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Management Strategies

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Tech Pioneers Gain the First-Mover Advantage

Early adopters of new technologies experience better business outcomes than those who wait.

There exists a correlation between tech adoption strategy and business outcomes, according to research from Harvard Business Review (HBR) Analytic Services. Its recent study, entitled “The Digital Dividend -- First Mover Advantage” demonstrates how organizations that believe in the benefits of implementing new technologies also lead in revenue growth and market position.

The study, sponsored by Verizon Enterprise Solutions, is composed of responses from 672 business and technology leaders from around the globe. Executives were asked about the growing influence of what HBR Analytic Services calls the “Big Five” tech tools -- cloud computing, social, mobile, advanced analytics, and machine-to-machine communications. Its goal was to determine how these technologies are transforming businesses.

Respondents were organized into three groups: IT Pioneers (34%), who strongly believe in the benefits of new technologies; Followers (35%), who invest after the benefits of new tools have been proven; and Cautious (30%), organizations that wait until tools are well-established before they invest. Pioneers saw the most positive business results, with 20% experiencing more than 30% growth as a result of early tech adoption.

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In financial services, three-quarters of respondents claimed that their offerings had at least moderately changed as a result of new technologies. Some 66% said that changing consumer expectations make up the primary driver behind tech transformation, and 78% noted higher customer satisfaction after adopting new tools. The industry is primarily composed of risk-averse Followers that are challenged with strict regulations and management of sensitive financial data.

The trend of pursuing early tech adoption has extended to insurance. “We’re finding that competitive advantage is something being explored more,” says Stephen Busateri, managing principal of insurance for Verizon Enterprise Solutions. Businesses are heavily investing in the modernization of back-office policy administration systems, greater front-end efficiency, and automation. Big data is another key area of investment, specifically to improve pricing and customer engagement.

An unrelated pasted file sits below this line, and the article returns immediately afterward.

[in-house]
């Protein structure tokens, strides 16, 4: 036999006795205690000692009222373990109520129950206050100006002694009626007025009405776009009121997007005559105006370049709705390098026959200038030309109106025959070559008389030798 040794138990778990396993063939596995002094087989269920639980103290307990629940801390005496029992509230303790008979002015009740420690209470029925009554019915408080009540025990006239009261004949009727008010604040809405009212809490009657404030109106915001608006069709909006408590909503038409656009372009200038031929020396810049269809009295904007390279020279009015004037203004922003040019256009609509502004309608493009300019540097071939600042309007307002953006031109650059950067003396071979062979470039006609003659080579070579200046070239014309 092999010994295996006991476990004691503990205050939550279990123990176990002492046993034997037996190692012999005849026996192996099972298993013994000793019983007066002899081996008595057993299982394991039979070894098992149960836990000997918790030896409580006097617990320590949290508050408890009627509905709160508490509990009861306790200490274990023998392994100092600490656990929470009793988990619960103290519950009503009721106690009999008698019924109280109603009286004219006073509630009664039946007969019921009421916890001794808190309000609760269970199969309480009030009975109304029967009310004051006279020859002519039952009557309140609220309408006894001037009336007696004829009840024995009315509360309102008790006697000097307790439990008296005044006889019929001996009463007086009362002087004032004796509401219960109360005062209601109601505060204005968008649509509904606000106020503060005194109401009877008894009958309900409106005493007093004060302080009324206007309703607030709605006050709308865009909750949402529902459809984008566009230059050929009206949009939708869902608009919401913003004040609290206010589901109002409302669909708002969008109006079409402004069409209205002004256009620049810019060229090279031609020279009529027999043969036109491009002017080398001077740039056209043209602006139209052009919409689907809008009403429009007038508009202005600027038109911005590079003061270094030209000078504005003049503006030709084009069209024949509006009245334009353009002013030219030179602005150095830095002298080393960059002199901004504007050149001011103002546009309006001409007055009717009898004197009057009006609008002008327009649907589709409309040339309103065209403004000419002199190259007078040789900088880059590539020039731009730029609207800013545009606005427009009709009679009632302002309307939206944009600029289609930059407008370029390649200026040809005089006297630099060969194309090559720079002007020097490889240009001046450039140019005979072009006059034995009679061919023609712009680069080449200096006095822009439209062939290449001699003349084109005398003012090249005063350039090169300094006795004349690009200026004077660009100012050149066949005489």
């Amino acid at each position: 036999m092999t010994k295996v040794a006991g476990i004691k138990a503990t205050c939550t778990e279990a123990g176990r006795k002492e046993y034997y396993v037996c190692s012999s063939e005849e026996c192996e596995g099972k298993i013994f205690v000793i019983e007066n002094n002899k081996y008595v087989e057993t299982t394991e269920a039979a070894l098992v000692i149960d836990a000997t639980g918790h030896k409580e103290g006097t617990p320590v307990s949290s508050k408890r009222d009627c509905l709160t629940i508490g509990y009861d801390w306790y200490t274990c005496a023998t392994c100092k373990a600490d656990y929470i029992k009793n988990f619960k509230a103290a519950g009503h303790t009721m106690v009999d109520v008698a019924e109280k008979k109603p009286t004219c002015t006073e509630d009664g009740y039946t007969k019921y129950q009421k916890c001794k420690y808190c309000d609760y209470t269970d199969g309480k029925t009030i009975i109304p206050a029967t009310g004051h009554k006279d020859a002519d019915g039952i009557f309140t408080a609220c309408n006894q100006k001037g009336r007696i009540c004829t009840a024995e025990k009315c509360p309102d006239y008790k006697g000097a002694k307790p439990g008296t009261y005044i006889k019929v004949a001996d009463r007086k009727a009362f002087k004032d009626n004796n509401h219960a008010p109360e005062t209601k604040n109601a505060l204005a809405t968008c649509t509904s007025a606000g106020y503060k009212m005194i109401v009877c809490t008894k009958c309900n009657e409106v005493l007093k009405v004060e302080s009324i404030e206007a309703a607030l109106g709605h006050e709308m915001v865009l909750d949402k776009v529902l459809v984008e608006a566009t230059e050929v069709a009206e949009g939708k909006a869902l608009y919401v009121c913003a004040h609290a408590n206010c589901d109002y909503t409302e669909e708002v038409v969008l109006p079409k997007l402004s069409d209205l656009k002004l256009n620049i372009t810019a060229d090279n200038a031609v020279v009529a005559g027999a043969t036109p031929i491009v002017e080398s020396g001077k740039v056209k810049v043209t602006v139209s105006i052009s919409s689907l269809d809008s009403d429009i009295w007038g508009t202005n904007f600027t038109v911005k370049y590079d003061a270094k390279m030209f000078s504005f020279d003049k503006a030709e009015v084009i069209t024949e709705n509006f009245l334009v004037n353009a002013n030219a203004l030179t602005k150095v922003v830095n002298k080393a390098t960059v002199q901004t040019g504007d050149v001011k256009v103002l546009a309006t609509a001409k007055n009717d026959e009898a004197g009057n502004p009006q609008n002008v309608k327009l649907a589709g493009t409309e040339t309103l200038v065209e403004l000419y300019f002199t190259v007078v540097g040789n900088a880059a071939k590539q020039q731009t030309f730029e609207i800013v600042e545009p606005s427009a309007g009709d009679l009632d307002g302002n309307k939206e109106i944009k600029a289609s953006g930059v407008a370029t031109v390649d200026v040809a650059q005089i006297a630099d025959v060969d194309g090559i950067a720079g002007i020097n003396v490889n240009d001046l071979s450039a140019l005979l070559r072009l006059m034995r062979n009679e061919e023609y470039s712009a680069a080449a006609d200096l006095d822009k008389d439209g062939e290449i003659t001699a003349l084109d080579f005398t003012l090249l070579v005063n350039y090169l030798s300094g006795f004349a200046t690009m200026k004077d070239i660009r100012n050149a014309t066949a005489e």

P&C insurers are farther along than those in L&A, he explains, which is largely due to the rise in UBI. “They’re really looking to take aspects of vehicular telematics as a jumping point to enhance their pricing discipline.” Investments will help P&C and multiline insurers to determine more competitive pricing policies.

Demographic changes pose a challenge to L&A insurers, which need to improve their communication strategies. This sector is struggling to educate a generation of individuals that doesn’t see the value of investing in something that is intangible to them.

Many have begun to look at telematics data in order to develop an omnichannel perspective on their consumers and engage in digital conversations. “How they reach out from a mobile perspective has been pretty important,” says Busateri. “They have started to collect data on all of their interactions.” He notes that this is not something L&A has done well, or easily, in the past.

A more aggressive tech investment strategy demands cultural change, which today’s leaders anticipated about four to five years ago, he explains. At that time, many insurers took note of the demographical, business, and technology changes affecting the industry and adjusted their structures accordingly by creating teams that could act on new ideas. Over the years, these development teams could determine which ideas were fruitful and create pathways for them to evolve.

Insurers that didn’t plan for the technological shift are now attempting to make up for lost time by trying to attract new customers or pursuing M&A, which has increased throughout the industry this year. “One thing they’re universally realizing is they’re out of time.”  

Kelly Sheridan is the Staff Editor at Dark Reading, where she focuses on cybersecurity news and analysis. She is a business technology journalist who previously reported for InformationWeek, where she covered Microsoft, and Insurance & Technology, where she covered financial ... View Full Bio

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